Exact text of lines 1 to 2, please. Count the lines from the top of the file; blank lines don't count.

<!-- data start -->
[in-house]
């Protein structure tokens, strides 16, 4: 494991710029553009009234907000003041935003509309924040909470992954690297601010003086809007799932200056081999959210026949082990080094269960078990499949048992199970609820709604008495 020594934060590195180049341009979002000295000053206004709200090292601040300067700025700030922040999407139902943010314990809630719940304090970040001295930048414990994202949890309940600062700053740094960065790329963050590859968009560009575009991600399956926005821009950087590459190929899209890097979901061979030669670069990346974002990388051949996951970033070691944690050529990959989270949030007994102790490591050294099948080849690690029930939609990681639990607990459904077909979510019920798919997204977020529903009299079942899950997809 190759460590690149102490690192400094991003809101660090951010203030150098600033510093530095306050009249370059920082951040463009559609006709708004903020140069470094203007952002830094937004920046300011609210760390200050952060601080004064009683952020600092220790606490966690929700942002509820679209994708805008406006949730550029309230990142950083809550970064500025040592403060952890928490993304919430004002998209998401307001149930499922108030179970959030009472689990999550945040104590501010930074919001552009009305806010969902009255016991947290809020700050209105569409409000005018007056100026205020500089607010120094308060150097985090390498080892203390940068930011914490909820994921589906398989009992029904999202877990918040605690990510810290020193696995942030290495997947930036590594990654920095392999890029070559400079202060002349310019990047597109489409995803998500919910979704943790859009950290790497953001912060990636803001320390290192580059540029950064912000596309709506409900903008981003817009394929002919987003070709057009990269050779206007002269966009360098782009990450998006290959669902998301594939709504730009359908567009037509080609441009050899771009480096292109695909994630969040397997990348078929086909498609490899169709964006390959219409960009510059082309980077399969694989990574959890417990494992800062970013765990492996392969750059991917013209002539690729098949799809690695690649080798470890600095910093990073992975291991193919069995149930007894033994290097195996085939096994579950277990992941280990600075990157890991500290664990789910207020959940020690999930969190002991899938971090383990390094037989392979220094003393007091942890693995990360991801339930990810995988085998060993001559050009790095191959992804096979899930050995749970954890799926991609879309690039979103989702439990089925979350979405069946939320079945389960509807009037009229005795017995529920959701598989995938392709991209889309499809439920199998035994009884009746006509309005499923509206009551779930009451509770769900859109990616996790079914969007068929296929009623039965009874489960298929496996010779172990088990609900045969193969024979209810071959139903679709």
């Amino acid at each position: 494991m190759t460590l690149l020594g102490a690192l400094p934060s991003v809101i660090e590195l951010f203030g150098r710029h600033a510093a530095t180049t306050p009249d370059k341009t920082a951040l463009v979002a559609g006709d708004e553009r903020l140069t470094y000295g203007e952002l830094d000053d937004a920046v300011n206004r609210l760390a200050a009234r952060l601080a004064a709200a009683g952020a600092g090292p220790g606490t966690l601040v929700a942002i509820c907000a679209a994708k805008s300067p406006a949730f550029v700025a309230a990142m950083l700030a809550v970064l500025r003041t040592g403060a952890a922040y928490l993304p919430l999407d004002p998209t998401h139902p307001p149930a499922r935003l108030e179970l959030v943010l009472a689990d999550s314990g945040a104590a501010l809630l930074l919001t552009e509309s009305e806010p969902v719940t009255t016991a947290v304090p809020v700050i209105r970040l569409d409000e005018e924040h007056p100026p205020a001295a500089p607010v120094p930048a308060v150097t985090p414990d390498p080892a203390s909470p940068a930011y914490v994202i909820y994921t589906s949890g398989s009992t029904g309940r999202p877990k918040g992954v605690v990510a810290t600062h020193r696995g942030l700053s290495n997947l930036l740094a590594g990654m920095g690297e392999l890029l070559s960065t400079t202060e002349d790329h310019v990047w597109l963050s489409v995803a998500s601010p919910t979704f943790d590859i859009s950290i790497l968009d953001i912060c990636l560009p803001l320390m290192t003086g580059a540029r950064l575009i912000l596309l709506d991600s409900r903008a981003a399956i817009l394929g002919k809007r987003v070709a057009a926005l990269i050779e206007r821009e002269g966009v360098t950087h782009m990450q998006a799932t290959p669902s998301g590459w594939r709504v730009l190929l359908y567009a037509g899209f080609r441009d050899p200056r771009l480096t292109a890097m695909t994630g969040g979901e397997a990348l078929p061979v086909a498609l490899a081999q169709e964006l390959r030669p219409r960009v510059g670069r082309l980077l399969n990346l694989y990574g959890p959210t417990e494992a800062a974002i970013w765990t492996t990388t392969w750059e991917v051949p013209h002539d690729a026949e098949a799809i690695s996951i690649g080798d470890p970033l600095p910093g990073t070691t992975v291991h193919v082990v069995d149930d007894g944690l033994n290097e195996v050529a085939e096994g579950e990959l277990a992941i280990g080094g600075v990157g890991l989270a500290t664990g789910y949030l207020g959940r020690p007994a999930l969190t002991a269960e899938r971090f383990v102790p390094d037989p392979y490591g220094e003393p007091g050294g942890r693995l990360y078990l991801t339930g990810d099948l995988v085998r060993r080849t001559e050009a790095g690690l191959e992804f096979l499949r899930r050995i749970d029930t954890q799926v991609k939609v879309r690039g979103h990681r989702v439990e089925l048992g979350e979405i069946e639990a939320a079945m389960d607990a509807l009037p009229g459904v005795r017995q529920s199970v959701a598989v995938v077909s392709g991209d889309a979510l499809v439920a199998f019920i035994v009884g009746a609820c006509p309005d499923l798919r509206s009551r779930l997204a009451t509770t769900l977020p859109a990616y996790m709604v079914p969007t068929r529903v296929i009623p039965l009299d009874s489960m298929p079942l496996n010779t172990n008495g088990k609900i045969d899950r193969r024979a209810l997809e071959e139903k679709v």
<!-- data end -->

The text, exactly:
[in-house]
């Protein structure tokens, strides 16, 4: 494991710029553009009234907000003041935003509309924040909470992954690297601010003086809007799932200056081999959210026949082990080094269960078990499949048992199970609820709604008495 020594934060590195180049341009979002000295000053206004709200090292601040300067700025700030922040999407139902943010314990809630719940304090970040001295930048414990994202949890309940600062700053740094960065790329963050590859968009560009575009991600399956926005821009950087590459190929899209890097979901061979030669670069990346974002990388051949996951970033070691944690050529990959989270949030007994102790490591050294099948080849690690029930939609990681639990607990459904077909979510019920798919997204977020529903009299079942899950997809 190759460590690149102490690192400094991003809101660090951010203030150098600033510093530095306050009249370059920082951040463009559609006709708004903020140069470094203007952002830094937004920046300011609210760390200050952060601080004064009683952020600092220790606490966690929700942002509820679209994708805008406006949730550029309230990142950083809550970064500025040592403060952890928490993304919430004002998209998401307001149930499922108030179970959030009472689990999550945040104590501010930074919001552009009305806010969902009255016991947290809020700050209105569409409000005018007056100026205020500089607010120094308060150097985090390498080892203390940068930011914490909820994921589906398989009992029904999202877990918040605690990510810290020193696995942030290495997947930036590594990654920095392999890029070559400079202060002349310019990047597109489409995803998500919910979704943790859009950290790497953001912060990636803001320390290192580059540029950064912000596309709506409900903008981003817009394929002919987003070709057009990269050779206007002269966009360098782009990450998006290959669902998301594939709504730009359908567009037509080609441009050899771009480096292109695909994630969040397997990348078929086909498609490899169709964006390959219409960009510059082309980077399969694989990574959890417990494992800062970013765990492996392969750059991917013209002539690729098949799809690695690649080798470890600095910093990073992975291991193919069995149930007894033994290097195996085939096994579950277990992941280990600075990157890991500290664990789910207020959940020690999930969190002991899938971090383990390094037989392979220094003393007091942890693995990360991801339930990810995988085998060993001559050009790095191959992804096979899930050995749970954890799926991609879309690039979103989702439990089925979350979405069946939320079945389960509807009037009229005795017995529920959701598989995938392709991209889309499809439920199998035994009884009746006509309005499923509206009551779930009451509770769900859109990616996790079914969007068929296929009623039965009874489960298929496996010779172990088990609900045969193969024979209810071959139903679709």